Kakwitene VR

Virtual Reality Endangered Language Revival and Retention with Onkwehonwehneha A.I. (Ancient Intelligence)

MoniGarr is an Onkwehonwe woman from the Akwesasne Indian Reservation and founder of a small tech company in Akwesasne called ‘MoniGarr.com’. MoniGarr and her team can be reached on social media.More about the authorFollow the author on Twitter

Dominant societies expect instant access to every bit and byte of data from the past, present, and future to be defined, categorized and stamped with non-Indigenous values. As we decolonize, how do we teach and learn Kakwitene language in a way that can minimize colonial values placed in our language? Using Oculus Rift and Oculus Go, MoniGarr–a small tech company located in the Akwesasne Indian Reservation–develops XR and VR experiences for Indigenous language revival and retention projects. Using Onkwehonwehneha techniques, we created a series of Kakwitene prototypes for Endangered Language Revival and Retention Research projects in Akwesasne called Kakwitene VR.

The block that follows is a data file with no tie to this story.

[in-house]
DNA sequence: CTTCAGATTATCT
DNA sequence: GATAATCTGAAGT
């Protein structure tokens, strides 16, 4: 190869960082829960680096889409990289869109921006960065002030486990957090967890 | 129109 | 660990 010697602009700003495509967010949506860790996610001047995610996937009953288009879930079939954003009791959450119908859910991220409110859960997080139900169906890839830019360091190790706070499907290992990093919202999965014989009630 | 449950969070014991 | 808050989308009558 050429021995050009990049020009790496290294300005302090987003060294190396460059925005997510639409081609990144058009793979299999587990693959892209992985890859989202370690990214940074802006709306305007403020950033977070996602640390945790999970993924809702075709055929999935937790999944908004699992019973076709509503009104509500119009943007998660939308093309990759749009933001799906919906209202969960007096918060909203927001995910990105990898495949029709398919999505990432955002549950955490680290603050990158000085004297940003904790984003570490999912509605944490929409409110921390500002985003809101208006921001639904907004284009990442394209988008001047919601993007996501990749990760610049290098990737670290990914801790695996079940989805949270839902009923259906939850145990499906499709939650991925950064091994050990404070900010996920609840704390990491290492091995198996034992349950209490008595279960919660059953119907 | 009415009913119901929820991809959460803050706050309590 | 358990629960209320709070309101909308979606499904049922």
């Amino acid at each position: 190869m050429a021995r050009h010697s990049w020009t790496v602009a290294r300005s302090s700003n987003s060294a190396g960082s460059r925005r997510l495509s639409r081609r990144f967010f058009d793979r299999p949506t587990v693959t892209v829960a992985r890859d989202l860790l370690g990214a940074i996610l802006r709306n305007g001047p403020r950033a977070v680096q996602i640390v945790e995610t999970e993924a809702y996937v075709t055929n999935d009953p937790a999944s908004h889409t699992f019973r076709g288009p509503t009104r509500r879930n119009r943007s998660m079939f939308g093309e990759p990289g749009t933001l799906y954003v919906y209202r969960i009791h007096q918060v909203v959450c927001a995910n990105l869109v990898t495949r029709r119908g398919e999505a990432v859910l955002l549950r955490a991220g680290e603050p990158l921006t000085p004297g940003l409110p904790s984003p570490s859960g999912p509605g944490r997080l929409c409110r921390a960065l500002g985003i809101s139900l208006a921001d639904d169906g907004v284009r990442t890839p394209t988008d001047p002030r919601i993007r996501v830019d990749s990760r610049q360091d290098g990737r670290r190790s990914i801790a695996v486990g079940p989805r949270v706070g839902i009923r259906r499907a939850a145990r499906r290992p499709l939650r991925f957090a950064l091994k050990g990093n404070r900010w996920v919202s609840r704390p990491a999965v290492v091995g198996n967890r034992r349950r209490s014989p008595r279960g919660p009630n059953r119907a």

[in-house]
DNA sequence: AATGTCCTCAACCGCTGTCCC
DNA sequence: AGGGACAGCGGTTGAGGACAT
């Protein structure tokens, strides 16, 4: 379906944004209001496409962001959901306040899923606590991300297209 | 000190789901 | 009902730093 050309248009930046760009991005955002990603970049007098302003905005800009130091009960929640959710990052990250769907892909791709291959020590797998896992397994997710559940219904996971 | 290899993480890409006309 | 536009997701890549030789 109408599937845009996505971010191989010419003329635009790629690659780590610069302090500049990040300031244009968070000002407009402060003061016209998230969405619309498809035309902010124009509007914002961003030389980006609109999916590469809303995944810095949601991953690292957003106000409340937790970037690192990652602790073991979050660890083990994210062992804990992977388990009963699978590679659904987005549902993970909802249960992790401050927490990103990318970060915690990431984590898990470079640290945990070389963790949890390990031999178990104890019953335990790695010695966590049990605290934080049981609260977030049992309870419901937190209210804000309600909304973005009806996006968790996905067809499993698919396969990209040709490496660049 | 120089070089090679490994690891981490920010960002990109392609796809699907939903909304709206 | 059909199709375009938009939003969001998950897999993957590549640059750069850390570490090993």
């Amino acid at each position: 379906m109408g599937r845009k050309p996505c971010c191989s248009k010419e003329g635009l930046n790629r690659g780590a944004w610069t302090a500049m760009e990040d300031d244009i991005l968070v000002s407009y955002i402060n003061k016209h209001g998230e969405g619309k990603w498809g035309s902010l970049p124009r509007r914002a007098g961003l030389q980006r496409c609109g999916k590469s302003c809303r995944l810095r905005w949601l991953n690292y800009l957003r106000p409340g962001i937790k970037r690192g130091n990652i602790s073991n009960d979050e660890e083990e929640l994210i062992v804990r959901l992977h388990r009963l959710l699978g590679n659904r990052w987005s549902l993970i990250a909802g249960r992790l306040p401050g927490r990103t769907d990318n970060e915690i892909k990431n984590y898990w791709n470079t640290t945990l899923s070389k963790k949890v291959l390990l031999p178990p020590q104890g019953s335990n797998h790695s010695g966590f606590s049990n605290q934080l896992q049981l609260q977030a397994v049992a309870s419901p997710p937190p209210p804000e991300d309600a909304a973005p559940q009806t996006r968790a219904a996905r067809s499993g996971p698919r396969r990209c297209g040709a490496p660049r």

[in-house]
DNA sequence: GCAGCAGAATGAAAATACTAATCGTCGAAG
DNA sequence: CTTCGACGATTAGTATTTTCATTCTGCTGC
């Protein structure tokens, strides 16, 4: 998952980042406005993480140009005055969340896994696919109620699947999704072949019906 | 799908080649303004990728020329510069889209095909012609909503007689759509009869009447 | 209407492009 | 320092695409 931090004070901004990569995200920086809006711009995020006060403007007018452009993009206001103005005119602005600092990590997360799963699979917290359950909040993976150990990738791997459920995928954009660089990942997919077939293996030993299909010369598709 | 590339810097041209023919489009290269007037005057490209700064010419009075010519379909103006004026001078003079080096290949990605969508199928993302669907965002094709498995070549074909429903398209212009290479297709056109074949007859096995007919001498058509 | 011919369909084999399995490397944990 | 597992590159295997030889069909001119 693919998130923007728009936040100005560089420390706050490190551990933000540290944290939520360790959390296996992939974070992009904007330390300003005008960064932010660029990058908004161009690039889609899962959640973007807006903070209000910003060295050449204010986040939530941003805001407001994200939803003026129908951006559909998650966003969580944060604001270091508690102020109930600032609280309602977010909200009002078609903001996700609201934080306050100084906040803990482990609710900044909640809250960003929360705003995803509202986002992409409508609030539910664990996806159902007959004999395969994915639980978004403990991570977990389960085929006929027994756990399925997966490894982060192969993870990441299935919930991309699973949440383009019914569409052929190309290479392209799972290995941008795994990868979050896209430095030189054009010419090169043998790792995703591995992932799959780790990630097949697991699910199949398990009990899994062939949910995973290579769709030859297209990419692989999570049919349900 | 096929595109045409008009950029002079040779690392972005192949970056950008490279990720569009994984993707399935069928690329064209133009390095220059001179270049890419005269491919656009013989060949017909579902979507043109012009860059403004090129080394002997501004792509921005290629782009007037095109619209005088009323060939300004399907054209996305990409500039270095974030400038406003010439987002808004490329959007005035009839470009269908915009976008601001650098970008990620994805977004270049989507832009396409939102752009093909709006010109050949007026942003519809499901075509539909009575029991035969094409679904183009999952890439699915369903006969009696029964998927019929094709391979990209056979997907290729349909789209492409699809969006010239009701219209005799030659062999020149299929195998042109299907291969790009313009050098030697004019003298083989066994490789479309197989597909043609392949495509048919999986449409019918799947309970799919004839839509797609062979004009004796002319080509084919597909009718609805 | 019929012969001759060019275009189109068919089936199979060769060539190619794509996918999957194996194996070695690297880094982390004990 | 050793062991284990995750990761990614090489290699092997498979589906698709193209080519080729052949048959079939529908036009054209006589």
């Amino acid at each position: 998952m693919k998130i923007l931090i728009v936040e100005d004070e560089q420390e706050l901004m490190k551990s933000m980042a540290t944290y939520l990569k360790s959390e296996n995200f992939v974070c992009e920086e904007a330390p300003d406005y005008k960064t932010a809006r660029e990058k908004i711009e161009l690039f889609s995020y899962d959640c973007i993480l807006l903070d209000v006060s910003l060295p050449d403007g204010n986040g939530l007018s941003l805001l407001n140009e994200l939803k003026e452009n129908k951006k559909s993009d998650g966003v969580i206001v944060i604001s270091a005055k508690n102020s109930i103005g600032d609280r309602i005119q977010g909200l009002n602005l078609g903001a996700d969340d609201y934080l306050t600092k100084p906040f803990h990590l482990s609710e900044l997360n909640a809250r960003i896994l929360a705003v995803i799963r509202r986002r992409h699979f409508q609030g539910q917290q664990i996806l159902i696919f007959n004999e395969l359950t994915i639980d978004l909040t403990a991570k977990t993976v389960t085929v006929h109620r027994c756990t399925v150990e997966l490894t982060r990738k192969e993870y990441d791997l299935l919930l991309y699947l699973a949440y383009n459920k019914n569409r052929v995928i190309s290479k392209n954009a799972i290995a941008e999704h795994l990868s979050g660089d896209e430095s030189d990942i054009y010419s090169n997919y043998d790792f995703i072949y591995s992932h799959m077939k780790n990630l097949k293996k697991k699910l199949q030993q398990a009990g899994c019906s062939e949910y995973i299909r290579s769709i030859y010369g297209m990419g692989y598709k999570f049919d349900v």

In this project, we use tactics from Onkwehonwehneha Ancient Intelligence, going back to long before settlers and colonizers arrived and began their attempts to remove Indigenous languages and dialects. Ancient Intelligence (A.I.) teaches through stories, words, and phrases that come from our Onkwehonwe homelands. We want Kakwitene VR to promote friendly, respectful communications with Indigenous languages as a foundation of learning and practicing Respect for All of Creation. I believe that communicating with languages and dialects our ancestors speak in our own homelands is a healthy way to heal, to overcome negative bias, and share a strong respectful message to All of Creation about each of our identities, values, and connections to our ancestors and homelands since time immemorial.